Source AP ©

Australian drug baron Mokbel appears in Athens court

A convicted drug baron wanted in Australia appeared in an Athens court awaiting trial on charges of possessing a false passport.

Tony Mokbel , one of Australia's most wanted men, said he would fight an extradition request, fearing unfair treatment in Australian courts.

The court delayed reaching a verdict until June 22, pending further information from the Greek police.

Asked if he had committed murder, Mokbel replied: "110 percent no."

Mokbel, 41, was arrested Tuesday in a seaside Athens suburb on an international warrant following cooperation between Greek and Australian police. He had fled his country in March 2006 during his trial on charges of drugs trafficking. He was later convicted in absentia of cocaine trafficking and sentenced to at least nine years in prison.

If the Greek court convicts him of possessing a forged passport and driving license both misdemeanors he faces a maximum 12-month sentence.

Sitting in a courtroom with his girlfriend, baby daughter and 11-year-old stepdaughter, Mokbel said he would fight extradition "one hundred percent."

"I've been told that I have a very good chance (of success)," he said. "I don't think I'll get a fair go in Australia." But he said he did not fear for his life in Australia "because I've done nothing wrong."

Mokbel said Greek Prime Minister Costas Karamanlis' visit to Australia last month could have precipitated his arrest.

"There may be a political connection, because I've been told that the Greek and Australian prime ministers met recently," he said.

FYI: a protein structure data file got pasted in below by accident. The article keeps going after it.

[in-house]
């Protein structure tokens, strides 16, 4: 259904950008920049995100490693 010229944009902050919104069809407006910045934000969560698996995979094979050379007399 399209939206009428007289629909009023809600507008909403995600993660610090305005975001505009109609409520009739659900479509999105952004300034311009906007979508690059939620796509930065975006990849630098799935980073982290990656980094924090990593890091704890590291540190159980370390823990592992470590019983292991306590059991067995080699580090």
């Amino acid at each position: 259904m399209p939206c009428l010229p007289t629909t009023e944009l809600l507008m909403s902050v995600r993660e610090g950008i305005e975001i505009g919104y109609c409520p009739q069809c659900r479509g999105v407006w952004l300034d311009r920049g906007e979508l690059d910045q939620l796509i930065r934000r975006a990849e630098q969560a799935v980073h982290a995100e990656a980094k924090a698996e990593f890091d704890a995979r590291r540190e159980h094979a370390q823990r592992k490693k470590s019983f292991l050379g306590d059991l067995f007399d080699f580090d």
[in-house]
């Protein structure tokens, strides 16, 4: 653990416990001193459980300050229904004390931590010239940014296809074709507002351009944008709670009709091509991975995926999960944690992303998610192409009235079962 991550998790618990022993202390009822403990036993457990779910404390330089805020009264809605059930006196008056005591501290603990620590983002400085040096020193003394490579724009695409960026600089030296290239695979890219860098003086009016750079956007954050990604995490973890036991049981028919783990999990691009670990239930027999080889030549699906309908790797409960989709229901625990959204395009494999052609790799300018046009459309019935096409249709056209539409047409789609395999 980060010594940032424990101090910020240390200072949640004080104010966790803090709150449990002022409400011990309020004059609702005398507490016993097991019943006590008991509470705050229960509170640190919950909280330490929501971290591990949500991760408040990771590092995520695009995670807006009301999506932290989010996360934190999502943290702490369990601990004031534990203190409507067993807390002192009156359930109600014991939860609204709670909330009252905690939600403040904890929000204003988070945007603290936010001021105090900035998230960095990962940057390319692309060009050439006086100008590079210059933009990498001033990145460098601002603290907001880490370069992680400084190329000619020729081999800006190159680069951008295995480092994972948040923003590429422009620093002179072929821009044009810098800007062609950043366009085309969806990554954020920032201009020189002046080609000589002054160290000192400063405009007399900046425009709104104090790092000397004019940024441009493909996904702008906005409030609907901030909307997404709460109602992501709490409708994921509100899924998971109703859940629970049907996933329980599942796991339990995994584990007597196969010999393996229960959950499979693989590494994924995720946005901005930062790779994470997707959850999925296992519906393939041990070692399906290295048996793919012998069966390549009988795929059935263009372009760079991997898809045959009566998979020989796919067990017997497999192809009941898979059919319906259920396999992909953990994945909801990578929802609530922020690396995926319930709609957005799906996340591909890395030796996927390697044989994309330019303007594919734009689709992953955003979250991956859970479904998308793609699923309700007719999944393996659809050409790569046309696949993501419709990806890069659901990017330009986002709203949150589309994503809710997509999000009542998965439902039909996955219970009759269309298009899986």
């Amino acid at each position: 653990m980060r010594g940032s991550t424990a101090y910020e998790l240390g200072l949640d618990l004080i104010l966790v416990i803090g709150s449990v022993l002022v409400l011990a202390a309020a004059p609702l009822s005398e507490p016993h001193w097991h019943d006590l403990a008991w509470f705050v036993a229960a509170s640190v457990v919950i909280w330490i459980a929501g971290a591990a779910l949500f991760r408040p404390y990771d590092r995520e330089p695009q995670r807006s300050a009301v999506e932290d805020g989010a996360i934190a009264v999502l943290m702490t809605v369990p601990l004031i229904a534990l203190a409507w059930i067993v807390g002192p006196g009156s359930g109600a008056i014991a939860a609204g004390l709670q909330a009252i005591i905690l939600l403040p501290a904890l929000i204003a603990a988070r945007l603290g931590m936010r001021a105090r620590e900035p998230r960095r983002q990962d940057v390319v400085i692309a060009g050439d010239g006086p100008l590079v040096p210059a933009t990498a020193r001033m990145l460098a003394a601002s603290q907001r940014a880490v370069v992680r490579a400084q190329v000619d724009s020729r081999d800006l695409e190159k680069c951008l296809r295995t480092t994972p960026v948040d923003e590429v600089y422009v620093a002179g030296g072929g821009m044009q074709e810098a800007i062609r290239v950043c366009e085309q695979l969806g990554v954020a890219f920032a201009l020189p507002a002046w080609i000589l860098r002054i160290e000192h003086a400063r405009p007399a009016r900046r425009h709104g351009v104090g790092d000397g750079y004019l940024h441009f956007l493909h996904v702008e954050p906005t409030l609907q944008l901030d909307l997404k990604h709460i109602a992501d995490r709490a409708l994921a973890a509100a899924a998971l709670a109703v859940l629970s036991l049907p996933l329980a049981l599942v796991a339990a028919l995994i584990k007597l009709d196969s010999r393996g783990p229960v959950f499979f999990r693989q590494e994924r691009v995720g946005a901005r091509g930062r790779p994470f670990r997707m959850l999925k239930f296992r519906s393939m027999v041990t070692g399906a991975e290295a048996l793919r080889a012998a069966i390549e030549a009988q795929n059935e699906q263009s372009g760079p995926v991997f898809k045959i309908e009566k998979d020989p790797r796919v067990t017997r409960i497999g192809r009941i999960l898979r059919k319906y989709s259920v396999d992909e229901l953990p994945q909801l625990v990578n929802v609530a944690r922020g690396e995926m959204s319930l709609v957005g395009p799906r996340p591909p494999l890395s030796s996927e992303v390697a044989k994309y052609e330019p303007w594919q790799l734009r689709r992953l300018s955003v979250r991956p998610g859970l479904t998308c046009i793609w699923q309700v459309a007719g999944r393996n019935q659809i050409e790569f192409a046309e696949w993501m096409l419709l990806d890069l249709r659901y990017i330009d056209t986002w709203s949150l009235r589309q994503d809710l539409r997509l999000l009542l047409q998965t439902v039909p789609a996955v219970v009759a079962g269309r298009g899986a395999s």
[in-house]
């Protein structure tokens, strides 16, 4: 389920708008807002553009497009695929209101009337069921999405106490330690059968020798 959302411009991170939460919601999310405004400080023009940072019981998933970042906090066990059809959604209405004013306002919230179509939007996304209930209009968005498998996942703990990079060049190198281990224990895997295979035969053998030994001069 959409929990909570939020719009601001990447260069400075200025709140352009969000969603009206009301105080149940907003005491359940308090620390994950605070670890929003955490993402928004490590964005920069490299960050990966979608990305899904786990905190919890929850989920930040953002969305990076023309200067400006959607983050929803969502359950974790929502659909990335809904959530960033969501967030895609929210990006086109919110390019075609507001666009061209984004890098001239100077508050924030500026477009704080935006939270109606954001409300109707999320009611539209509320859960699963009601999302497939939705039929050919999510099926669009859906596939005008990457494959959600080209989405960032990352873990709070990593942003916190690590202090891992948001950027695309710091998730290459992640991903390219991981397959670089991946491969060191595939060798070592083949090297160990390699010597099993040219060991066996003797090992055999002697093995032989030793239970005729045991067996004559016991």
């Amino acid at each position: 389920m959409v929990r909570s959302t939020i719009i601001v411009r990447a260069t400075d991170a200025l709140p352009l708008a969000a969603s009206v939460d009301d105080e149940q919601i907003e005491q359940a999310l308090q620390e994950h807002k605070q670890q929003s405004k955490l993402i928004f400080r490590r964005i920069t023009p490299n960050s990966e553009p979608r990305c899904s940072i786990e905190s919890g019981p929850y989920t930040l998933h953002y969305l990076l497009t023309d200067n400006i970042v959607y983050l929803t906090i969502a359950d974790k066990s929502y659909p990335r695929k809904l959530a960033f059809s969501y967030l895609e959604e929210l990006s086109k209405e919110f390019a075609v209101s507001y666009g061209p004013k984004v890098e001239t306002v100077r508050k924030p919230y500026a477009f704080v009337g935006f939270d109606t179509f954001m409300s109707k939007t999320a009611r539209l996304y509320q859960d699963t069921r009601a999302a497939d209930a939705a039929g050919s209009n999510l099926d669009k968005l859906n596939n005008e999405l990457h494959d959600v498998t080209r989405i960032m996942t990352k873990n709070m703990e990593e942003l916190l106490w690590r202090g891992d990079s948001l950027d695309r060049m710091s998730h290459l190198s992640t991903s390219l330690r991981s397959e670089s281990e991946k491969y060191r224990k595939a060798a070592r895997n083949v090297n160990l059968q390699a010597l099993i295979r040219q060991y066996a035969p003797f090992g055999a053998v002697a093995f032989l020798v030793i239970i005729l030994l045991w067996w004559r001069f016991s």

Greek judges are now awaiting further documentation from the Australian courts, detailing the charges against him before the extradition procedure is formally started.

Greek Police Chief Lt. Gen. Anastassios Dimoshakis said Greek authorities were investigating whether Mokbel was trying to set up a drug trafficking network here, but insisted the probe would not impede the extradition process.

"From the moment the extradition request reaches the competent judicial authorities, it takes about 45 days for the process to be executed," Dimoshakis said.

"Everything is being done so that we reach that day that we can hand over the arrested man to Australian authorities on the stairs of the airplane at Athens International Airport."

Australian Federal Police Commissioner Mick Keelty, visiting Athens, said he expected Greece and Australia to sign a permanent police cooperation agreement soon.

"We thank the senior officers of the Hellenic Police for the work they have done in capturing a most important fugitive for Australia," Keelty said.

He added: "We don't anticipate any problems ... The extradition process is already underway."

He said the relationship between the police of Australia and Greece should be improved "to ensure that nobody is abusing our criminal justice system in either of countries."

Australian Federal Police said the international warrant was based on four Australian warrants: For the alleged importation of 2.9 kilograms (6.4 pounds) of cocaine, the alleged ordering of 100 kilograms (220 pounds) of amphetamine and another substance from Europe, three counts of trafficking drugs, and the murder of underworld figure Lewis Moran.

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